What are Common Juvenile Crimes in Chicago?

Updated on 08/11/2023 / Under

Just like adults, minors can commit and be prosecuted for many types of criminal offenses. Common juvenile crimes in Chicago include shoplifting, vandalism, underage drinking and driving, drug possession and use, burglary, assault, and even homicide. These crimes are considered to be serious offenses that can have long-term consequences for the offender if they are convicted in a court of law.

Common juvenile crimes typically fall into one of two categories: status offenses and delinquency offenses. Status offenses are those that are considered illegal only because of a person’s age. Examples of common status offenses include truancy, underage drinking, and possession of tobacco. Delinquency offenses are those that are illegal for anyone, regardless of age. Examples include theft, assault, drug possession and distribution, and vandalism.

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If your child has been charged with a juvenile crime, it is important to understand the severity of the situation and the potential consequences. Contact one of our experienced criminal defense attorneys today at Ktenas Law to help you navigate your child's rights in court proceedings.

Juvenile Crime Statistics

Juvenile crimes are offenses committed by minors, typically between the ages of 13 and 17. Approximately 400,000 juveniles every year are arrested or charged by police for committing a status offense. Twenty percent of offenses committed by youth are violations that would not result in prosecution as an adult (due to age). 

a teenage boy with his hands cuffed behind his back

The Office of Juvenile Justice and Delinquency Prevention (OJJDP) statistics demonstrate that theft is the most common reason for juvenile arrests. Approximately 50% of juvenile arrests are related to simple assault, drug use, theft, disorderly behavior, and not adhering to curfew regulations.

Juvenile Delinquency and Crime

Juvenile delinquency and crime are growing issues within society today. Juveniles present a particular challenge for law enforcement, as they often do not understand the consequences of their actions or are simply not aware that their behavior is illegal.

Young people can be arrested for a wide range of types of crimes such as petty theft to major violent acts. Crimes and behaviors youth are arrested for include malicious mischief, underage drinking, trespassing, possession of alcohol, drug possession, shoplifting, burglary, car theft, vandalism, arson, and even murder.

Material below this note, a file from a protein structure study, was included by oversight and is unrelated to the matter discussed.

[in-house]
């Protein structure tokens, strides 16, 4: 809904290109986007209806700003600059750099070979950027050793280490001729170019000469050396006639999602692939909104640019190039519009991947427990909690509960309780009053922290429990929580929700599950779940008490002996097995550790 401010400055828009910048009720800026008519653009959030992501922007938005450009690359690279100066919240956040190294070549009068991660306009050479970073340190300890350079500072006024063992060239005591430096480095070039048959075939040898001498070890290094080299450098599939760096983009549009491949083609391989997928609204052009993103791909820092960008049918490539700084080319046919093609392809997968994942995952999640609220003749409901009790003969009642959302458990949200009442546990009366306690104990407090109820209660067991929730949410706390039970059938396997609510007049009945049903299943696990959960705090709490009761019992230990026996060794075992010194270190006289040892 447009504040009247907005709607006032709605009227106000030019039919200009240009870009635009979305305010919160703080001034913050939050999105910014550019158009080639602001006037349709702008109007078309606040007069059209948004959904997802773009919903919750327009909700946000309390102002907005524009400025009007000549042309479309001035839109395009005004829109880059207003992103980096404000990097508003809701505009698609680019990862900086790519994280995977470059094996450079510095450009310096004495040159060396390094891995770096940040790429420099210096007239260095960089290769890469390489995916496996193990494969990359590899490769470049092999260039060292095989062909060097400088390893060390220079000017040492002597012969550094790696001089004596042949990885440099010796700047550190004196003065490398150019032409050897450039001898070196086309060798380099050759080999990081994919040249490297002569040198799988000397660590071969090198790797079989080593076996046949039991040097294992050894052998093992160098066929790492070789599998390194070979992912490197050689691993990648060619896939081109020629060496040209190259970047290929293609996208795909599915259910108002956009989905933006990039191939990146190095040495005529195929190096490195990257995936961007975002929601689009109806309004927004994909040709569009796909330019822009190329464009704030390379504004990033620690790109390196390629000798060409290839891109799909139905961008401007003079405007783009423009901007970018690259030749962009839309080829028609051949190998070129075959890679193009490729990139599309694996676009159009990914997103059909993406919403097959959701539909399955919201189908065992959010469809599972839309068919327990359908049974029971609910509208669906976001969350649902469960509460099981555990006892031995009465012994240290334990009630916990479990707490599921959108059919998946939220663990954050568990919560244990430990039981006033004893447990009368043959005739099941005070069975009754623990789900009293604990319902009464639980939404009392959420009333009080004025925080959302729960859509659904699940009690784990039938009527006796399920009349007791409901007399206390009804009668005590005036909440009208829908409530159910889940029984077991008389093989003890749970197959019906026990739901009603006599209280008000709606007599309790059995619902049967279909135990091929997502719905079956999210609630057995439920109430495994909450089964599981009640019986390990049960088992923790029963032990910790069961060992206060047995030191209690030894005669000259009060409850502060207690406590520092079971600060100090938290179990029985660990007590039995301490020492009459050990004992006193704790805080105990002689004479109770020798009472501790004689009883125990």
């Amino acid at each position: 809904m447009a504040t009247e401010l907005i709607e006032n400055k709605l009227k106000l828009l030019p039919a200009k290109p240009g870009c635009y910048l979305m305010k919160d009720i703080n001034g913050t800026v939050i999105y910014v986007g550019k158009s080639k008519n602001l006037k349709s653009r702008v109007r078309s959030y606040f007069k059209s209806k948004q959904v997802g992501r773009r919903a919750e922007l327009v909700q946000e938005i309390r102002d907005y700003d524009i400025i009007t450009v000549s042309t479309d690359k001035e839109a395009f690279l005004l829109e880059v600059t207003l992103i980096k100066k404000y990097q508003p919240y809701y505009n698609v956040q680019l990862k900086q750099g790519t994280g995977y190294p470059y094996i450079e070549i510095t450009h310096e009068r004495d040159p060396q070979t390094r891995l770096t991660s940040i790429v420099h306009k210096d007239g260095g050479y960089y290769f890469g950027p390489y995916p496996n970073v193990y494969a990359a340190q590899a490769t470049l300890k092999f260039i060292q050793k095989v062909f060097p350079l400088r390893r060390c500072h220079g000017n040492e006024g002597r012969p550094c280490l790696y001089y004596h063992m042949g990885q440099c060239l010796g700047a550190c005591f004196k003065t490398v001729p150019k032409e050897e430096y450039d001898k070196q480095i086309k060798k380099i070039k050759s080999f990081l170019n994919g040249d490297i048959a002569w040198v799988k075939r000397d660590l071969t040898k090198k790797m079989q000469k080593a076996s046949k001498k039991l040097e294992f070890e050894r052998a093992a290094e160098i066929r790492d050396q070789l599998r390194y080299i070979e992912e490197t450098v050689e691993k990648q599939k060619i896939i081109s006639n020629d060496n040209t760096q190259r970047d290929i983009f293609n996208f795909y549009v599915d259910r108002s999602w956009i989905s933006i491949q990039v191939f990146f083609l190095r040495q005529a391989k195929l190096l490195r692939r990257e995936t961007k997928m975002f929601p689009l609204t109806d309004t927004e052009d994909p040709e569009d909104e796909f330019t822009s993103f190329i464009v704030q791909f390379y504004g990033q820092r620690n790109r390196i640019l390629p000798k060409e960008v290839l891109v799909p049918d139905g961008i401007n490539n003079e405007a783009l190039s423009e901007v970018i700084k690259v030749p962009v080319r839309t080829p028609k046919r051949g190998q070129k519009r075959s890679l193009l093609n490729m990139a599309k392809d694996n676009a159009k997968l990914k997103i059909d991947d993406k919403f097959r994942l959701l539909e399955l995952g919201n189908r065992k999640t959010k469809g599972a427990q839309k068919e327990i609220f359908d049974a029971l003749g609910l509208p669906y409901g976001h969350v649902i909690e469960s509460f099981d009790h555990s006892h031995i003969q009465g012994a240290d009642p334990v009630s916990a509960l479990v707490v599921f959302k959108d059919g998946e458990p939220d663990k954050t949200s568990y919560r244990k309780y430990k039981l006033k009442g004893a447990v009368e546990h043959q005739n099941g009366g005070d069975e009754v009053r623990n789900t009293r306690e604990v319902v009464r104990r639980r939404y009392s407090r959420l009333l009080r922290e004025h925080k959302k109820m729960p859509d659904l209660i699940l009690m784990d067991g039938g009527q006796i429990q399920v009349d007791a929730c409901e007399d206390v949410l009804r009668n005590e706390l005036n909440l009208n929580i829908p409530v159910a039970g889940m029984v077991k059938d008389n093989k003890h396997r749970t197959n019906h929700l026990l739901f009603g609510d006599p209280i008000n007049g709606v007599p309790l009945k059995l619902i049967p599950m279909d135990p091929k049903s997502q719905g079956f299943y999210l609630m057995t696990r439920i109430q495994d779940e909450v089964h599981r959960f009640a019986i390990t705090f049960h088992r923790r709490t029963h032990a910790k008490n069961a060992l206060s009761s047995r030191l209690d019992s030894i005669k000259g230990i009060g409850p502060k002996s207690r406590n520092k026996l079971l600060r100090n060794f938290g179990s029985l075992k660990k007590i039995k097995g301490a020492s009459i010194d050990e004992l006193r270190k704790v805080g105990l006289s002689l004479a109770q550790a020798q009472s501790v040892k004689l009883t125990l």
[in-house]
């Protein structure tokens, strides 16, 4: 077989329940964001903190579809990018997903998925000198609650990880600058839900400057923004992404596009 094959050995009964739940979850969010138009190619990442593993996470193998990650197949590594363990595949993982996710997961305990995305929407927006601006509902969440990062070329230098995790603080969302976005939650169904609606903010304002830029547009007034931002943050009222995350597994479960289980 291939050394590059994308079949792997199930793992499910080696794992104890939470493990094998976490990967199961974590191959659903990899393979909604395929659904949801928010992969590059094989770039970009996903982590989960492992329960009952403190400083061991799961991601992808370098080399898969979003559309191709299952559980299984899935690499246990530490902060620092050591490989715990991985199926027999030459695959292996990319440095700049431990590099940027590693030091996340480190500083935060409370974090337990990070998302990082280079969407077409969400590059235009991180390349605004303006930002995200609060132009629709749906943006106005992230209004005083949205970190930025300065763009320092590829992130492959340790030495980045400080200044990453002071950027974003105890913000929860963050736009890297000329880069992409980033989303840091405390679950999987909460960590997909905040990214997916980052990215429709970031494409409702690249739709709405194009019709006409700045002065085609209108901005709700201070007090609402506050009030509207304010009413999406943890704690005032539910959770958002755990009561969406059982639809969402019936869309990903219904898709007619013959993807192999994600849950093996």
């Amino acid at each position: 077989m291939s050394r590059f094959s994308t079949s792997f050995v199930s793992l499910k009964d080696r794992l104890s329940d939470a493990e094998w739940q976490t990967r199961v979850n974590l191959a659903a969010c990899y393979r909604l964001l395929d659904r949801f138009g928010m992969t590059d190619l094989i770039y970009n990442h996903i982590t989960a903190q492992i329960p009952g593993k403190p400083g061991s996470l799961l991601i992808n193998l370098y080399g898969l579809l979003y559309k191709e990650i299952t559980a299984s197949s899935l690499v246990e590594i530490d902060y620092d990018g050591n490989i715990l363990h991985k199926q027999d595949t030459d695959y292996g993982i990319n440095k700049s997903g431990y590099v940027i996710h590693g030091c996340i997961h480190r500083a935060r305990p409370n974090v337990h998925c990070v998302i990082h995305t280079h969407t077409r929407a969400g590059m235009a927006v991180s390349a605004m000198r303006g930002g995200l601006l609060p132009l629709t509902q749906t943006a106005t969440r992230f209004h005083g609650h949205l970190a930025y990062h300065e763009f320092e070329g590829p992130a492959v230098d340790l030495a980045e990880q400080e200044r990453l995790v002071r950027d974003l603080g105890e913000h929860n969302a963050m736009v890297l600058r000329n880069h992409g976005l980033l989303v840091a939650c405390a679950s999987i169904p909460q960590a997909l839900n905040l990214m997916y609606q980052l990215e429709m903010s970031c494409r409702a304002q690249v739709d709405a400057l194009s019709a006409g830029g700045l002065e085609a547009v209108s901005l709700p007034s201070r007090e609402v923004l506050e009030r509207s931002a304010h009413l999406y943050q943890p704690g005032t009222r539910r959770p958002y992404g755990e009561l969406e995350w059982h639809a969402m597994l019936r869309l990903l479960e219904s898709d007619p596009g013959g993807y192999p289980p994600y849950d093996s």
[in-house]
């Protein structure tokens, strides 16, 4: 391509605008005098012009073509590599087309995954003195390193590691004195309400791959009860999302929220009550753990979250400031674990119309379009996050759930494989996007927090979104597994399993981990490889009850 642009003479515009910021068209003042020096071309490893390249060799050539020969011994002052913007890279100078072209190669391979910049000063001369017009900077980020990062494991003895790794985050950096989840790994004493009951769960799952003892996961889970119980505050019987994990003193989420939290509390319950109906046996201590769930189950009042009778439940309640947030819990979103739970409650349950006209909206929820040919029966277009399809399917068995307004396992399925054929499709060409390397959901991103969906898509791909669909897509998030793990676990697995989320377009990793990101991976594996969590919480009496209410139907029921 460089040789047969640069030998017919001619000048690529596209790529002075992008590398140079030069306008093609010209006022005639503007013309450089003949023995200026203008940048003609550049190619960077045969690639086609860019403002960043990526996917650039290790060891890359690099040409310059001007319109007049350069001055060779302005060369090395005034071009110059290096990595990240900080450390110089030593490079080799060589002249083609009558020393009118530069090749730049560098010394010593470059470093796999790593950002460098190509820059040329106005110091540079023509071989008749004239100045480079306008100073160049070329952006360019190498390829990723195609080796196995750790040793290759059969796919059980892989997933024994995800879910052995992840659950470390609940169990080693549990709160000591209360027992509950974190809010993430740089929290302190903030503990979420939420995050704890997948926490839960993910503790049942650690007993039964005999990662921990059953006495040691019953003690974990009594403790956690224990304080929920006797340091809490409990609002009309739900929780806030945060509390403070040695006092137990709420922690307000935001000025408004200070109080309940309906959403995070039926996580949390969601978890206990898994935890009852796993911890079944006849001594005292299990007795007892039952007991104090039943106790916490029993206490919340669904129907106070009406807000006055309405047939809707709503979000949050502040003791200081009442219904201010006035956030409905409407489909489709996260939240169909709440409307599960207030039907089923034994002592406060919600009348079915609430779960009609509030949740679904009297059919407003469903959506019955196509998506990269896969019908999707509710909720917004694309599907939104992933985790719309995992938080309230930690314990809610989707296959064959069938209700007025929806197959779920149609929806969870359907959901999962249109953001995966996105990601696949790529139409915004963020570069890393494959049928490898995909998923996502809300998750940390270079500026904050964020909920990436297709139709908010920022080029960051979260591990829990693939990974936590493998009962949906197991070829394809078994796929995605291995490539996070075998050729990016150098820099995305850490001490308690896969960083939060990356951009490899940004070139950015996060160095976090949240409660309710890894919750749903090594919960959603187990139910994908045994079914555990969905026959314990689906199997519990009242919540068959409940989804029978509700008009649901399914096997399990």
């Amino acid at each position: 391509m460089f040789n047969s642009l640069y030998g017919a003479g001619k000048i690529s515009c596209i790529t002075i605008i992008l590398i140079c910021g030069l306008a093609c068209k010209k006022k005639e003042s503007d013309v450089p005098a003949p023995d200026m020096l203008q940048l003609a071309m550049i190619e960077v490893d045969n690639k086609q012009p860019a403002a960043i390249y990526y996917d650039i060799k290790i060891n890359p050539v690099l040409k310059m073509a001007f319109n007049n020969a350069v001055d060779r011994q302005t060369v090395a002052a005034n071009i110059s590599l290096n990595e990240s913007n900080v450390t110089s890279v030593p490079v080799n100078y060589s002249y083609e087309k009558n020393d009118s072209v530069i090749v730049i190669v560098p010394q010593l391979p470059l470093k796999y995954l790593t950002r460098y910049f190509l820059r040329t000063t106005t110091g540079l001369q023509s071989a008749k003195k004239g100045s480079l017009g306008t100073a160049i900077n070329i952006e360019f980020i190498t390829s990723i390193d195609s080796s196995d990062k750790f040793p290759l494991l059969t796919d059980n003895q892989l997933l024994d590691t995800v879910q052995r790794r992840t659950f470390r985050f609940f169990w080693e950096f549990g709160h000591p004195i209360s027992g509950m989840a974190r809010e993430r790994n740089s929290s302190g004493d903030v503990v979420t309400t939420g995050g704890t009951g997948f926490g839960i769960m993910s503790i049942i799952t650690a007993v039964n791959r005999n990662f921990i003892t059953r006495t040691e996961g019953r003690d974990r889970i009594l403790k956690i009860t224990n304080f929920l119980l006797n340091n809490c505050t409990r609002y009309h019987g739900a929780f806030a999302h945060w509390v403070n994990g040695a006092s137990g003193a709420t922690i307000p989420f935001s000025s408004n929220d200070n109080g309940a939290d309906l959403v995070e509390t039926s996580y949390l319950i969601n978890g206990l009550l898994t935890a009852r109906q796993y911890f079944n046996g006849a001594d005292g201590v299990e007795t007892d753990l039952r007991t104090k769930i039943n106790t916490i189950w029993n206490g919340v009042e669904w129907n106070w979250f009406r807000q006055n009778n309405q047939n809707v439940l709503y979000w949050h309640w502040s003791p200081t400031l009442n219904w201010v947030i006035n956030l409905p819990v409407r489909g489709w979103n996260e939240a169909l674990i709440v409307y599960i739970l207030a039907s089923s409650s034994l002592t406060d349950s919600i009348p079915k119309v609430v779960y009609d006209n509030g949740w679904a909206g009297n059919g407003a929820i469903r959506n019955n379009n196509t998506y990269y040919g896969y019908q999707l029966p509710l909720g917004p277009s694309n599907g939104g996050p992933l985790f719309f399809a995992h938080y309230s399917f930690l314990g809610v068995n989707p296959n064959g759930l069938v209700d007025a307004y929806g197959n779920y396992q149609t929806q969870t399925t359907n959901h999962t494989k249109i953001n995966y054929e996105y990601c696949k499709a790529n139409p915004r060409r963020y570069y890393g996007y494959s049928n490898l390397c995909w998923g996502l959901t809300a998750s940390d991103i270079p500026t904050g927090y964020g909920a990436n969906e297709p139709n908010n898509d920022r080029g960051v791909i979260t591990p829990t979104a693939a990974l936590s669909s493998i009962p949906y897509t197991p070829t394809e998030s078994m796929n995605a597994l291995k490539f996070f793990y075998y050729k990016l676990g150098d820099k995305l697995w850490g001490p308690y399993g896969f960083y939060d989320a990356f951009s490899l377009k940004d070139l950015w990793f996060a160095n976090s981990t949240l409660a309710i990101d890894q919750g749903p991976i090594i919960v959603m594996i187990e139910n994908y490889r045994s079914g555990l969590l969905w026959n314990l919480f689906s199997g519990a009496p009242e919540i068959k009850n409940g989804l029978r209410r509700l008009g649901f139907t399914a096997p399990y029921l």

Youth offenders are more susceptible to criminal activities than adults due to various factors. These include peer pressure and influence, environmental issues such as poverty or lack of proper supervision, mental health issues, or simply an inability to differentiate between right and wrong. 

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Adult crimes are treated distinctively from juvenile crimes in courts. In juvenile court, the court may decide to continue with the court proceedings or recommend alternative sentencing, depending on the circumstances. An experienced attorney can identify factors that might prevent a juvenile from facing formal charges. 

Factors usually taken into account when determining punishment for a minor are the seriousness of the offense, the behavior of the young person, and prior criminal record (if applicable). In making their decisions, the court will take into account the amount of evidence against the minor and whether or not the parent or guardian can help the child improve their behavior. It is essential to seek the advice of a juvenile defense attorney as soon as possible due to the potential long-term consequences of being charged with a crime.


Larceny is another word for theft. This is a common juvenile crime that involves the unlawful taking of another person's property without their permission. This crime can range in severity from shoplifting to auto theft, depending on the value of the goods taken and other relevant factors. Juveniles may commit larceny for various reasons, such as peer pressure or a need for money. 


Acts of vandalism are all too common in juvenile delinquency. It may take the form of graffiti in public spaces such as walls and buildings, damage to privately owned property, or leaving behind litter. No matter what form it takes, the result is always the same: the destruction of property without any clear purpose in mind.

For many young people, particularly during times of boredom or angst, vandalism may seem like a logical option for showing defiance against society and its rules and regulations. However, this misguided behavior often has serious repercussions.